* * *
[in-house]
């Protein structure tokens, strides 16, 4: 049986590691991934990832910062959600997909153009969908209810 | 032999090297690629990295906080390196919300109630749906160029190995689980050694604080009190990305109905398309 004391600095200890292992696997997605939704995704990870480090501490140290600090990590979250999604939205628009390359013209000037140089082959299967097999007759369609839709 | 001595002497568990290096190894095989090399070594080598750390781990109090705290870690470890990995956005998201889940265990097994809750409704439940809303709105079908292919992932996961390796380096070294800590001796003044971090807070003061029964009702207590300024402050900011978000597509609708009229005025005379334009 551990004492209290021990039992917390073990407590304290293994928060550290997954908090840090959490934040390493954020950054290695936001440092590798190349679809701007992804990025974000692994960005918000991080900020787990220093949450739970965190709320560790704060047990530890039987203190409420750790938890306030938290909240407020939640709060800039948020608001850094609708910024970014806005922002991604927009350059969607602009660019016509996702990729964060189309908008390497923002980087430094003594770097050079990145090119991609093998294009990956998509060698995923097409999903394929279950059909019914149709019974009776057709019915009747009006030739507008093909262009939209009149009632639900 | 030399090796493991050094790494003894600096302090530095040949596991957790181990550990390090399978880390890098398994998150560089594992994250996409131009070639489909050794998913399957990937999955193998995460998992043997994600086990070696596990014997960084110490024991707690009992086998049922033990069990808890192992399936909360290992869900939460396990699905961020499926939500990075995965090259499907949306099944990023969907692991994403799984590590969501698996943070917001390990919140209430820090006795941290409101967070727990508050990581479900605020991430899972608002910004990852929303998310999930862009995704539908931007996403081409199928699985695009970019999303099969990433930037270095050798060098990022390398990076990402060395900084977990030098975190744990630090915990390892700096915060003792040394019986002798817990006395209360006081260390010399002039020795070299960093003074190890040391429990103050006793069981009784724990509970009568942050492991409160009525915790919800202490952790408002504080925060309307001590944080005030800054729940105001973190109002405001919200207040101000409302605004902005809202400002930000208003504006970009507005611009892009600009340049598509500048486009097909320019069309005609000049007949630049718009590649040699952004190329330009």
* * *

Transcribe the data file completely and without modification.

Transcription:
[in-house]
């Protein structure tokens, strides 16, 4: 049986590691991934990832910062959600997909153009969908209810 | 032999090297690629990295906080390196919300109630749906160029190995689980050694604080009190990305109905398309 004391600095200890292992696997997605939704995704990870480090501490140290600090990590979250999604939205628009390359013209000037140089082959299967097999007759369609839709 | 001595002497568990290096190894095989090399070594080598750390781990109090705290870690470890990995956005998201889940265990097994809750409704439940809303709105079908292919992932996961390796380096070294800590001796003044971090807070003061029964009702207590300024402050900011978000597509609708009229005025005379334009 551990004492209290021990039992917390073990407590304290293994928060550290997954908090840090959490934040390493954020950054290695936001440092590798190349679809701007992804990025974000692994960005918000991080900020787990220093949450739970965190709320560790704060047990530890039987203190409420750790938890306030938290909240407020939640709060800039948020608001850094609708910024970014806005922002991604927009350059969607602009660019016509996702990729964060189309908008390497923002980087430094003594770097050079990145090119991609093998294009990956998509060698995923097409999903394929279950059909019914149709019974009776057709019915009747009006030739507008093909262009939209009149009632639900 | 030399090796493991050094790494003894600096302090530095040949596991957790181990550990390090399978880390890098398994998150560089594992994250996409131009070639489909050794998913399957990937999955193998995460998992043997994600086990070696596990014997960084110490024991707690009992086998049922033990069990808890192992399936909360290992869900939460396990699905961020499926939500990075995965090259499907949306099944990023969907692991994403799984590590969501698996943070917001390990919140209430820090006795941290409101967070727990508050990581479900605020991430899972608002910004990852929303998310999930862009995704539908931007996403081409199928699985695009970019999303099969990433930037270095050798060098990022390398990076990402060395900084977990030098975190744990630090915990390892700096915060003792040394019986002798817990006395209360006081260390010399002039020795070299960093003074190890040391429990103050006793069981009784724990509970009568942050492991409160009525915790919800202490952790408002504080925060309307001590944080005030800054729940105001973190109002405001919200207040101000409302605004902005809202400002930000208003504006970009507005611009892009600009340049598509500048486009097909320019069309005609000049007949630049718009590649040699952004190329330009």